For our Print Management Members, the Certification Scheme is a useful addition to their sales process, giving them a unique advantage as they grow their businesses and need a distinctive asset. IPIA Print Managers will be able to assure clients that they belong to a professional body, have achieved their certification, and importantly, are supported by suppliers who are also part of the scheme; demonstrating excellence throughout the entire supply chain.

Tall Print’s values as a company

For Associate Members, the Certification Scheme ensures they keep all their i’s dotted and t’s crossed. The Schemes certification mark also acknowledges that their service and products are best in class and strengthens their CSR credentials.

The IPIA also works to promote this certification throughout the print industry and to the wider market of brands and marketers, which buy our members' products and services, giving IPIA Members a unique status.

With assessments lead by the highly-experienced team of John Dick and Mark Whitby, the scheme covers an assessment of insurance cover, ethics, personnel, customers and supplier relations, quality assurance, adherence to the IPIA Code of Practice, legal compliance, and member’s quality and environment management systems (ISO 9001, 14001).

All IPIA Members are automatically enrolled in the Scheme and PMC work consistently to provide evaluations and value to IPIA Members with advice and support to help them strengthen their operational resilience. If you want to know more about the Certification Scheme then please do not hesitate to get in touch.

Celebrating creativity

Charles Jarrold,
chief executive officer,

Following our recent announcement of the shortlist for the 2019 British Book Design and Production Awards, the BPIF London office is yet again buzzing with talk of beautifully printed and crafted books. The quality on display makes it easy to forget the Publishers’ Association’s report of a 5% drop in physical book sales for the first time since 2014 (from their 2018 Yearbook, published June 2019). Contrast this with a 43% growth in audiobook sales, and many might be tempted to think this is the beginning of the end for the printed book market.

The British Book Design and Production Awards shortlist was recently announced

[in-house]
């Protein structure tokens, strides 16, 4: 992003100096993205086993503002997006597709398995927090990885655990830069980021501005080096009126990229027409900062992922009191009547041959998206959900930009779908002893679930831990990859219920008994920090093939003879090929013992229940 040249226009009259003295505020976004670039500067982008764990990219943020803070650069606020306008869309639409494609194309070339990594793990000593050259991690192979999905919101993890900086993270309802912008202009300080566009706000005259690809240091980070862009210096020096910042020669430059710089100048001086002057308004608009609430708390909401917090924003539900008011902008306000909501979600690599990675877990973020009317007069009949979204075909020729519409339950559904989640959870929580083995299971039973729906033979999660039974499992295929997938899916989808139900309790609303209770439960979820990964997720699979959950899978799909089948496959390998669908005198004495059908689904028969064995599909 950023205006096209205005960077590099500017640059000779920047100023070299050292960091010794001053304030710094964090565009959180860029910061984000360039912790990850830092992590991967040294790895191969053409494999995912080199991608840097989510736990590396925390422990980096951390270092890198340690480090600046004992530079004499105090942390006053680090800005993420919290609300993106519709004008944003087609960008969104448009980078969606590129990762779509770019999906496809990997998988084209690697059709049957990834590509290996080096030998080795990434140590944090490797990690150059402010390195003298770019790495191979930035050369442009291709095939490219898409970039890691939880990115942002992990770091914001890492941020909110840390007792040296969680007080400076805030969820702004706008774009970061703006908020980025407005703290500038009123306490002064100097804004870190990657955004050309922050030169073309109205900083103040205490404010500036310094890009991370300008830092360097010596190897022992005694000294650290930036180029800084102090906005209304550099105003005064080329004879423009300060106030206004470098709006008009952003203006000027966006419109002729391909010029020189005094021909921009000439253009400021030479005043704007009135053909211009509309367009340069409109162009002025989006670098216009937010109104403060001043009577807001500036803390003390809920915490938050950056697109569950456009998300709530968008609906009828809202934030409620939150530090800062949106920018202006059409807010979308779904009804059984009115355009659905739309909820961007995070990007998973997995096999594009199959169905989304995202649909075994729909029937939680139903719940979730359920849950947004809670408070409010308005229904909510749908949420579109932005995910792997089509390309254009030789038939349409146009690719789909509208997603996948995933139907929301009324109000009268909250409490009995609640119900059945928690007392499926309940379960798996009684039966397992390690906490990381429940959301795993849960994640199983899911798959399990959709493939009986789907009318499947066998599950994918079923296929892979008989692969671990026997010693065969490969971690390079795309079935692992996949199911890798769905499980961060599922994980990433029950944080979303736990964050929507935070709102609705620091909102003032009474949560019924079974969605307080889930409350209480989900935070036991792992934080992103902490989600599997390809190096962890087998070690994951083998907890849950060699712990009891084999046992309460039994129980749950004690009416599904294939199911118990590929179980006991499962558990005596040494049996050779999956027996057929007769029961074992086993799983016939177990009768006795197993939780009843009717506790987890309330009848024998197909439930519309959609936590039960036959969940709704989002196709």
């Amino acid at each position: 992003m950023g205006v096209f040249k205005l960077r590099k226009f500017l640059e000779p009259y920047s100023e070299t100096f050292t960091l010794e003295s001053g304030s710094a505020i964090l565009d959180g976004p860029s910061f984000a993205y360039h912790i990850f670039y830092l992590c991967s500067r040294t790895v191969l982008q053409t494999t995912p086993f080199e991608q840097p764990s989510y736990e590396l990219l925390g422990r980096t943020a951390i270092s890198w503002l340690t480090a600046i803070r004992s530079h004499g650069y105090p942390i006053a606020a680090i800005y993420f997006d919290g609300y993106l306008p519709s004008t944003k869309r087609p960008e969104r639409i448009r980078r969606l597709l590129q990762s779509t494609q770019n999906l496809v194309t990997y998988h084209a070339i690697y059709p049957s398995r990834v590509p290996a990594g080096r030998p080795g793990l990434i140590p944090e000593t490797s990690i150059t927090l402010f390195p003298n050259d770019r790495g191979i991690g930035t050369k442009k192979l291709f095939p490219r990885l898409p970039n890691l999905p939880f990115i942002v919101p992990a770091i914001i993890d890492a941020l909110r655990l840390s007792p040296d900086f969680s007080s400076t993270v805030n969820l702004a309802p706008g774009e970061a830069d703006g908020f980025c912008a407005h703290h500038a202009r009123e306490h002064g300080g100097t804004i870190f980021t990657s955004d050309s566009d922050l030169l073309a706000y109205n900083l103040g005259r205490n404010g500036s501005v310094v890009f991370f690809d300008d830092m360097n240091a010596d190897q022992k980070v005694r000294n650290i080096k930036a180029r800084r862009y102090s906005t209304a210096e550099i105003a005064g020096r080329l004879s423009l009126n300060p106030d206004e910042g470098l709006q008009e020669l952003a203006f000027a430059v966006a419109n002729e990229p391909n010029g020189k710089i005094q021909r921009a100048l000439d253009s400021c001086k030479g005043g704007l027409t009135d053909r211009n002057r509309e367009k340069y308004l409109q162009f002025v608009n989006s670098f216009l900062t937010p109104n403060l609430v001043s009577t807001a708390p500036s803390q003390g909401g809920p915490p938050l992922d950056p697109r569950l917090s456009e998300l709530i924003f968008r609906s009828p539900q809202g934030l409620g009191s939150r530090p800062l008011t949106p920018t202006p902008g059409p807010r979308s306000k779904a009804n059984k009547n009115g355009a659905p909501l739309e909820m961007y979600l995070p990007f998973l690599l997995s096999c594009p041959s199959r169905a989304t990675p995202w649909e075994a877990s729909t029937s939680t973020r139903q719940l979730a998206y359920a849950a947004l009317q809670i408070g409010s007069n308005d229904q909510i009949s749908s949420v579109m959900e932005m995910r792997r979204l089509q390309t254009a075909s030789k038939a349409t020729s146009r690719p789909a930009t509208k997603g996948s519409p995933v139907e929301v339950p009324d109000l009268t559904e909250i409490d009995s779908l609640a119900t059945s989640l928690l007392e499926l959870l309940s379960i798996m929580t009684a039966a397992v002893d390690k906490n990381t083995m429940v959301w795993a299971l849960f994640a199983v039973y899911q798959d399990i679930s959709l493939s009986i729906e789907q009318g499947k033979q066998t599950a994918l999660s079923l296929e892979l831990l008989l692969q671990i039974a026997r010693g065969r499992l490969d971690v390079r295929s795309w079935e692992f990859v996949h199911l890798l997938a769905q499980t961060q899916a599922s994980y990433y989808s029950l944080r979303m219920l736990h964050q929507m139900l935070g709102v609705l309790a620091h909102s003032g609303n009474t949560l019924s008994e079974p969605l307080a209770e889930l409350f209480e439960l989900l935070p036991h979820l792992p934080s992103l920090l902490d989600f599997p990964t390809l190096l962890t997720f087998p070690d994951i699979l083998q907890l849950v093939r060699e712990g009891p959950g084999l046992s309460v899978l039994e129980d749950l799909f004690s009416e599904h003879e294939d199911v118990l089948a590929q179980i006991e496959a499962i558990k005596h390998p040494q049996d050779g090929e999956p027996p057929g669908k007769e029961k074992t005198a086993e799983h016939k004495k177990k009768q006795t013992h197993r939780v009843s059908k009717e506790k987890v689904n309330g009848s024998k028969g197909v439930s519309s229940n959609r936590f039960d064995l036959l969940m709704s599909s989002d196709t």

But like the Publishers’ Association’s chief executive Stephen Lotinga, who has suggested this decline is more of a ‘trend halt’ than a ‘watershed moment’ for printed books, as ‘there was always going to be a point where print sales couldn’t continue rising every year’ (Sweney 2019), I’m remaining cautiously optimistic about the state of the UK printed book market.

As Lotinga reminds us, sales of printed books are ‘still up 8% over the last five years’ and, to put it simply, ‘people still love physical books’. For me, there’s no place where this is clearer to see than when I’m among those browsing the exquisite display at the awards ceremony for the British Book Design and Production Awards. From limited editions to children’s trade and literature, the sense of delight felt in the room as people flick through the pages, inspect the illustrations, and admire the sheer craftsmanship of each book is second to none. And it’s this that reminds me of the unique qualities only a printed book can provide. While audio and digital clearly have their place, this uniqueness is something that can never be taken away from the physical book – and why I think it’s here to stay.

So yes, we’ve seen a small decline in the sale of physical books. But there’s still so much to celebrate about the printed book – and championing this is what we’ll continue to do.

To see this year’s BBDPA shortlist or to find out more about the awards, please visit the British Book Awards website.

Public Notice:

  • Always do you best and do not fear failure
  • IPIA works to promote certification
  • Drop in book sales, nothing to worry about

To find our more about the issues discussed in this articles please contact the relevant organisation via their website: www.bapc.co.uk, www.britishprint.com, www.ipia.org.uk